Donna Gates: Well, sort of for most doctors. But at that time when I started working with BEDROK kids, you know, there were wonderful doctors, most of whom had their own children with autism, and they were truly sincerely looking for answers. When they saw our kids getting well, they quickly adopted what we were recommending, and they saw how important gut health was and controlling the yeast infection that kids were born with. But I wanted to say that it’s, you know, it’s just so amazing to me. There’s the “knows,” the people who know things and the people who don’t know anything. There seems to be a big divide between the two. But today even there’s still this myth out in the world that kids are not getting well. And for sure you can prevent it. I stopped talking at the autism conferences because I kept trying to tell people, “Look, we should be focusing on prevention.” Except for Dr. David Berger, no one even heard me. So that’s the thing, a lot of times. Until people are ready the information, you’re trying to bring to them just goes right through them. And that’s how it was back in those days. I was putting that information out there. It just was like; you know that deer in the headlight’s theory. Like, “What? I don’t get that.” Because I guess it wasn’t time yet. I don’t know…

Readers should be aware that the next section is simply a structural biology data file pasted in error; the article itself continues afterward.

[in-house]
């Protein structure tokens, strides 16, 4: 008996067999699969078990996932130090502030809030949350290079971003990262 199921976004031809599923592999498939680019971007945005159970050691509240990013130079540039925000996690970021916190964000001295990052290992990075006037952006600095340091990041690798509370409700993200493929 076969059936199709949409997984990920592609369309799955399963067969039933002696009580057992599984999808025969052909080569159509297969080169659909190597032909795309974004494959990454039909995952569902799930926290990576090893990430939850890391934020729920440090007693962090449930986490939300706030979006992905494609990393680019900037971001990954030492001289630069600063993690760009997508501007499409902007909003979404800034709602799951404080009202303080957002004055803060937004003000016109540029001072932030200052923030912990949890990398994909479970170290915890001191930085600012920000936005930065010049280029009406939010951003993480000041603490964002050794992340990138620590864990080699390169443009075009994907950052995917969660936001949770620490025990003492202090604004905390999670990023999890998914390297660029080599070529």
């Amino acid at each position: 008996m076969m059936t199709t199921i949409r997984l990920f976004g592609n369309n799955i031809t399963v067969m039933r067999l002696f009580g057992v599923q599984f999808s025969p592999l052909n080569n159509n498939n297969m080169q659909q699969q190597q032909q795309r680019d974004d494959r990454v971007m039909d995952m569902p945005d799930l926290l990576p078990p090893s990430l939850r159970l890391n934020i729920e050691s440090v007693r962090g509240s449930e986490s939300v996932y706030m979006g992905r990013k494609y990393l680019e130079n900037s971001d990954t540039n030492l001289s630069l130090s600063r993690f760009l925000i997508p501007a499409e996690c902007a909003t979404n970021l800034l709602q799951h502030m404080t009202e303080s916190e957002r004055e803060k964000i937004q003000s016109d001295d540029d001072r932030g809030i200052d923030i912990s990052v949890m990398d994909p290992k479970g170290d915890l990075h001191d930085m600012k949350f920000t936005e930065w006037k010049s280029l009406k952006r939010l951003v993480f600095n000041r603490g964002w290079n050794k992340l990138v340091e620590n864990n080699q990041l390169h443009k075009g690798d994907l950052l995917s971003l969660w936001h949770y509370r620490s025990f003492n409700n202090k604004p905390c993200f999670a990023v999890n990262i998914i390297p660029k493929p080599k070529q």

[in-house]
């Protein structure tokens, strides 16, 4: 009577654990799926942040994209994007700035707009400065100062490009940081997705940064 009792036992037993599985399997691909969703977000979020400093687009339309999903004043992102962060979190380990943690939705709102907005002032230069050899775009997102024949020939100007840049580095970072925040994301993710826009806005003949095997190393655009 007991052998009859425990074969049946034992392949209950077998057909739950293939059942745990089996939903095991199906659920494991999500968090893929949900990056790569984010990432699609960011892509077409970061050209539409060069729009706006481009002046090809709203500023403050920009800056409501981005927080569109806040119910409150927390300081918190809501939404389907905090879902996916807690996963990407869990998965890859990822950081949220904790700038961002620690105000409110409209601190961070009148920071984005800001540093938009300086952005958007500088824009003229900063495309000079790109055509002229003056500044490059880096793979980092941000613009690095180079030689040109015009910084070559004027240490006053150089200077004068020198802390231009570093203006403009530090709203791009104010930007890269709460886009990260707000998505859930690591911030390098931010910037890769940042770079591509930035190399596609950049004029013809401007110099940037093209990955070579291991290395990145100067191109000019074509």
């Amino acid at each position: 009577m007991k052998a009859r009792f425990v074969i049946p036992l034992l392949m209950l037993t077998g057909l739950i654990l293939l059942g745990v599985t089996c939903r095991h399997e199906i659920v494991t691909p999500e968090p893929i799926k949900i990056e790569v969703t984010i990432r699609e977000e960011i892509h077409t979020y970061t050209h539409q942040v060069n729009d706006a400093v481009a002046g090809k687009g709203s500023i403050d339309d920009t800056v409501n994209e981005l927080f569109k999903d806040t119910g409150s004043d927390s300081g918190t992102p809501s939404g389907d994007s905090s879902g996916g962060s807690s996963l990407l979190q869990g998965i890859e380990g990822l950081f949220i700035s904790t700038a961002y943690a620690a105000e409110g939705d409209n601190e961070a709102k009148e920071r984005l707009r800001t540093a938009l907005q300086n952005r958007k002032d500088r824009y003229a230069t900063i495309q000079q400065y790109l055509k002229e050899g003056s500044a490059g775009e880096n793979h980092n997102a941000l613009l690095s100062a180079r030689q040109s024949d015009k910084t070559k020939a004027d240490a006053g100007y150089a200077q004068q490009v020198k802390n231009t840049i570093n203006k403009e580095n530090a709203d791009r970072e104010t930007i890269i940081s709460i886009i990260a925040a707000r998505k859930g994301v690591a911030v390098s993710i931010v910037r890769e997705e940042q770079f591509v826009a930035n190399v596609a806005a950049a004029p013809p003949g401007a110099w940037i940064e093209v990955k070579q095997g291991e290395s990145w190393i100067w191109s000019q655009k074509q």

Ari Whitten: Yeah, I’ve been there. I’ve put forth some ideas that I think were ahead of their time and you know, I got massively criticized in some cases. And then looking back on things now like five years later, the science has come out more and more and more showing that everything I was saying was completely true. But at that time, it was, you know, sometimes there’s a danger of putting things, ideas out there before people are really ready to hear them.